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CULTURE & HERITAGE - Culture & History

PESSAH

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Chagall


Passover is a Jewish holiday and festival. It commemorates the story of the Exodus, in which the ancient Israelites were freed from slavery in Egypt.

Exodus 13:3: “And Moses said unto the people, remember this day, in which ye came out of Egypt, out of the house of bondage....”

Passover begins on the 15th day of the month of Nisan in the Jewish calendar, which is in spring in the Northern Hemisphere, and is celebrated for seven or eight days. It is one of the most widely observed Jewish holidays.

Exodus:12, 3 “They shall take to them every man a lamb, according to the house of their fathers....

In the narrative of the Exodus, the Bible tells that God helped the Children of Israel escape slavery in Egypt by inflicting ten plagues upon the Egyptians before the Pharaoh would release his Israelite slaves; the tenth and worst of the plagues was the death of the Egyptian first-born. The Israelites were instructed to mark the doorposts of their homes with the blood of a spring lamb and, upon seeing this, the spirit of the Lord knew to pass over the first-borns in these homes, hence the name of the holiday. When the Pharaoh freed the Israelites, it is said that they left in such a hurry that they could not wait for bread dough to rise (leaven). In commemoration, for the duration of Passover no leavened bread is eaten, for which reason it is called "The Festival of the Unleavened Bread" Matzo (flat unleavened bread) is a symbol of the holiday.

Exodus: 13, 7 “Unleavened bread shall be eaten seven days”.

Removing all chametz

Traditionally, Jews do a formal search for remaining leaven (Hebrew chametz, as in bedikat chametz) after nightfall on the evening before Passover.

Passover seder

It is traditional for Jewish families to gather on the first night of Passover (first two nights in communities outside the land of Israel) for a special dinner called a seder (סדר—derived from the Hebrew word for "order", referring to the very specific order of the ritual). The table is set with the finest china and silverware to reflect the importance of the meal. During this meal, the story of the Exodus from Egypt is retold using a special text called the Haggadah. Four cups of wine are consumed at various stages in the narrative.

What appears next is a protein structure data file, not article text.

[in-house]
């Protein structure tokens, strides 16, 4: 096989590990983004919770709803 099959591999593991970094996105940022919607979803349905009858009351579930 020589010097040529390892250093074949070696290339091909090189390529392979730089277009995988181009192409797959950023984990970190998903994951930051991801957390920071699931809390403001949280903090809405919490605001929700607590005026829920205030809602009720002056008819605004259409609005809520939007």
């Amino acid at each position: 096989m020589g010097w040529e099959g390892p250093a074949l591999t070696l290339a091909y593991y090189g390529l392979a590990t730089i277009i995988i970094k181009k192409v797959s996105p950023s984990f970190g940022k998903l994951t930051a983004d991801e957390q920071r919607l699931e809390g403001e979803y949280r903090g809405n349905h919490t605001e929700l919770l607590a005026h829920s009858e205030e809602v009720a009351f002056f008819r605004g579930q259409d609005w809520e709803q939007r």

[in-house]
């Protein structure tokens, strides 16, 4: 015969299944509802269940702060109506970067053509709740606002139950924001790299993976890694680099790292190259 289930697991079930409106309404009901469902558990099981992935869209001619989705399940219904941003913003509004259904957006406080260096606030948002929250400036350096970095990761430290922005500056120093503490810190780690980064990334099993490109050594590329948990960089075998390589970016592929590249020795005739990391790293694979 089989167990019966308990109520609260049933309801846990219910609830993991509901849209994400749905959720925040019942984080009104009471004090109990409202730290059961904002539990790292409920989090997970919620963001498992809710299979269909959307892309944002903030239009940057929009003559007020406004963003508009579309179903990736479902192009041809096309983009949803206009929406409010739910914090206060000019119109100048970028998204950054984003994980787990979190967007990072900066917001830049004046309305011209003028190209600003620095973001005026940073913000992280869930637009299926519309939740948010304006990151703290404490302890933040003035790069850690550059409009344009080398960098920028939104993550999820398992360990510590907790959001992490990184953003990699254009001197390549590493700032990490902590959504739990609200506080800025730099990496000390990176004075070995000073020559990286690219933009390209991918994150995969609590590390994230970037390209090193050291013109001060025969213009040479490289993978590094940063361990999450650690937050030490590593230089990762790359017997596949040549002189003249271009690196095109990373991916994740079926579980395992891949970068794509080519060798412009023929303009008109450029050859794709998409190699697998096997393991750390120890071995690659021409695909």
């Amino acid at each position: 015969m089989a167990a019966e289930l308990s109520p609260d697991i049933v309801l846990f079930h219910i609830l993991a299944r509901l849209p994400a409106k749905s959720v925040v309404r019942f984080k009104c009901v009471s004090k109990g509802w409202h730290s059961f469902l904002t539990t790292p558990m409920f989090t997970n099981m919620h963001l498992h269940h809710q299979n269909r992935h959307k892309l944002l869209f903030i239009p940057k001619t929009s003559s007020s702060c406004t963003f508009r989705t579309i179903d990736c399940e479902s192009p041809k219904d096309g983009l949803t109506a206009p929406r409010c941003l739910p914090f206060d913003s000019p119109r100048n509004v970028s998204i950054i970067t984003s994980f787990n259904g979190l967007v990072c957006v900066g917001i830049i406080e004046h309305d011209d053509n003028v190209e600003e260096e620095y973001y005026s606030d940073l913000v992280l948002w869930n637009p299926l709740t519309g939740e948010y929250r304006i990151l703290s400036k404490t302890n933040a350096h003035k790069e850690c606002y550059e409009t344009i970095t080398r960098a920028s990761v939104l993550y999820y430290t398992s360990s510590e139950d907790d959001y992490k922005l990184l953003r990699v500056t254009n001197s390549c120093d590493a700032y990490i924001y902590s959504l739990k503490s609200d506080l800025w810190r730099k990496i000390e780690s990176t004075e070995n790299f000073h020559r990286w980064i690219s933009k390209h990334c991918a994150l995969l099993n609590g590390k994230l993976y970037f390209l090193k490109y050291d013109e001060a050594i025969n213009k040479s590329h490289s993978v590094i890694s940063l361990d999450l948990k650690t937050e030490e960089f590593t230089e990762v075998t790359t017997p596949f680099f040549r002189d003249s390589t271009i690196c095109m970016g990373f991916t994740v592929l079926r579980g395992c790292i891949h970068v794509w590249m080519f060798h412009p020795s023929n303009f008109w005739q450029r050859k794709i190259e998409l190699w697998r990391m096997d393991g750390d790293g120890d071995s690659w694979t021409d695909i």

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Participation of children

The four questions
Children have a very important role in the Passover seder. Traditionally the youngest child is prompted to ask questions about the Passover seder, beginning with the words, Mah Nishtana HaLeila HaZeh (Why is this night different from all other nights?). The questions encourage the gathering

Afikoman
The afikoman — an integral part of the Seder itself — is used to engage the interest and excitement of the children at the table. During the fourth part of the Seder, called Yachatz, the leader breaks the middle piece of matzo into two. He sets aside the larger portion as the afikoman. The children are allowed to "steal" the afikoman and demand a reward for its return.

Concluding songs

"Next year in Jerusalem!" is followed by several lyric prayers that expound upon God's mercy and kindness, and give thanks for the survival of the Jewish people through a history of exile and hardship. "Echad Mi Yodea" is a playful song, testing the general knowledge of the children. Some of these songs, such as "Chad Gadiyah" are allegorical.

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14th century Haggadah